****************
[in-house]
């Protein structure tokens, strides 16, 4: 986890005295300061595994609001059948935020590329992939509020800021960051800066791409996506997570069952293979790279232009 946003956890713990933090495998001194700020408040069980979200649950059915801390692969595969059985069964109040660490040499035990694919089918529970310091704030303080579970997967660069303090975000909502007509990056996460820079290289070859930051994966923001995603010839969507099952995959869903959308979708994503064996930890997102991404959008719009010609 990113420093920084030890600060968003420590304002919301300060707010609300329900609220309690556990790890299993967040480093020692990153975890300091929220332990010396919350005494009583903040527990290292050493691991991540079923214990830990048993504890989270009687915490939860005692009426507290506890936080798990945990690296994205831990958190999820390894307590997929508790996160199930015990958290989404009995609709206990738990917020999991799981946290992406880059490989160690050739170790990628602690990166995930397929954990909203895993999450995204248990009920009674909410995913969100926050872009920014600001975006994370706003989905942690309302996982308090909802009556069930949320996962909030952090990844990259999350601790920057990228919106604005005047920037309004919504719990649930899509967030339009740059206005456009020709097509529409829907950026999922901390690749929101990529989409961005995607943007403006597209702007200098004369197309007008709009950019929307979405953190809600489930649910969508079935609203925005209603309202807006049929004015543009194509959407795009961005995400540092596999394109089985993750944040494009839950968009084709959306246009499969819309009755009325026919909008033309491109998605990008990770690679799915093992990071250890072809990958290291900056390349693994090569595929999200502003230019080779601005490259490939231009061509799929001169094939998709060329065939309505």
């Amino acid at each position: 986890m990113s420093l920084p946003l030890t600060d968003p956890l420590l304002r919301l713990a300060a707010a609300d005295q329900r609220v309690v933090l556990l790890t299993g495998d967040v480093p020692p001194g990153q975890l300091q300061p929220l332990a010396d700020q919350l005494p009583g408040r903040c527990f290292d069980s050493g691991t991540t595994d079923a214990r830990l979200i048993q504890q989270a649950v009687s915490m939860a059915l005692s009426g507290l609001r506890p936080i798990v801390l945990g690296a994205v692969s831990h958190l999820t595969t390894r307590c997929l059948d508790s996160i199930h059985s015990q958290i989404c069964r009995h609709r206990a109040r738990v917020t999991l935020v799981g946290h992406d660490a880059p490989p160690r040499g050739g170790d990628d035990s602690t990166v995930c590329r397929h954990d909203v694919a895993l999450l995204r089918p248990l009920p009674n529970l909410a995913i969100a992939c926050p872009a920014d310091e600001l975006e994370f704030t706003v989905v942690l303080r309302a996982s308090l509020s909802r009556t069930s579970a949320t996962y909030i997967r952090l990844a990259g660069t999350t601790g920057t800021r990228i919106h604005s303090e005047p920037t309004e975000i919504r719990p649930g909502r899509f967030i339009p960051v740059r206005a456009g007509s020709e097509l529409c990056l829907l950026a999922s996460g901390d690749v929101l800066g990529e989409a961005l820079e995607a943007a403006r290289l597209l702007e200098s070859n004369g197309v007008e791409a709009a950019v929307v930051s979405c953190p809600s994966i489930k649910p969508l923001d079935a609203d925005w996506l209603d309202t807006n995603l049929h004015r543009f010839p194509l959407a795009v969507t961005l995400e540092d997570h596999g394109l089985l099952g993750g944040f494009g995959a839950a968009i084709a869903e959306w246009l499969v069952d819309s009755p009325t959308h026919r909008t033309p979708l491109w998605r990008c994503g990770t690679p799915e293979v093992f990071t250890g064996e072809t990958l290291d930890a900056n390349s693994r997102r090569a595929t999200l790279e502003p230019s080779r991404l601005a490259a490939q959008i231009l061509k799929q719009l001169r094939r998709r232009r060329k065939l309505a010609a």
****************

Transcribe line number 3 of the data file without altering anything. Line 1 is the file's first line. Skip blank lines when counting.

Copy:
């Amino acid at each position: 986890m990113s420093l920084p946003l030890t600060d968003p956890l420590l304002r919301l713990a300060a707010a609300d005295q329900r609220v309690v933090l556990l790890t299993g495998d967040v480093p020692p001194g990153q975890l300091q300061p929220l332990a010396d700020q919350l005494p009583g408040r903040c527990f290292d069980s050493g691991t991540t595994d079923a214990r830990l979200i048993q504890q989270a649950v009687s915490m939860a059915l005692s009426g507290l609001r506890p936080i798990v801390l945990g690296a994205v692969s831990h958190l999820t595969t390894r307590c997929l059948d508790s996160i199930h059985s015990q958290i989404c069964r009995h609709r206990a109040r738990v917020t999991l935020v799981g946290h992406d660490a880059p490989p160690r040499g050739g170790d990628d035990s602690t990166v995930c590329r397929h954990d909203v694919a895993l999450l995204r089918p248990l009920p009674n529970l909410a995913i969100a992939c926050p872009a920014d310091e600001l975006e994370f704030t706003v989905v942690l303080r309302a996982s308090l509020s909802r009556t069930s579970a949320t996962y909030i997967r952090l990844a990259g660069t999350t601790g920057t800021r990228i919106h604005s303090e005047p920037t309004e975000i919504r719990p649930g909502r899509f967030i339009p960051v740059r206005a456009g007509s020709e097509l529409c990056l829907l950026a999922s996460g901390d690749v929101l800066g990529e989409a961005l820079e995607a943007a403006r290289l597209l702007e200098s070859n004369g197309v007008e791409a709009a950019v929307v930051s979405c953190p809600s994966i489930k649910p969508l923001d079935a609203d925005w996506l209603d309202t807006n995603l049929h004015r543009f010839p194509l959407a795009v969507t961005l995400e540092d997570h596999g394109l089985l099952g993750g944040f494009g995959a839950a968009i084709a869903e959306w246009l499969v069952d819309s009755p009325t959308h026919r909008t033309p979708l491109w998605r990008c994503g990770t690679p799915e293979v093992f990071t250890g064996e072809t990958l290291d930890a900056n390349s693994r997102r090569a595929t999200l790279e502003p230019s080779r991404l601005a490259a490939q959008i231009l061509k799929q719009l001169r094939r998709r232009r060329k065939l309505a010609a």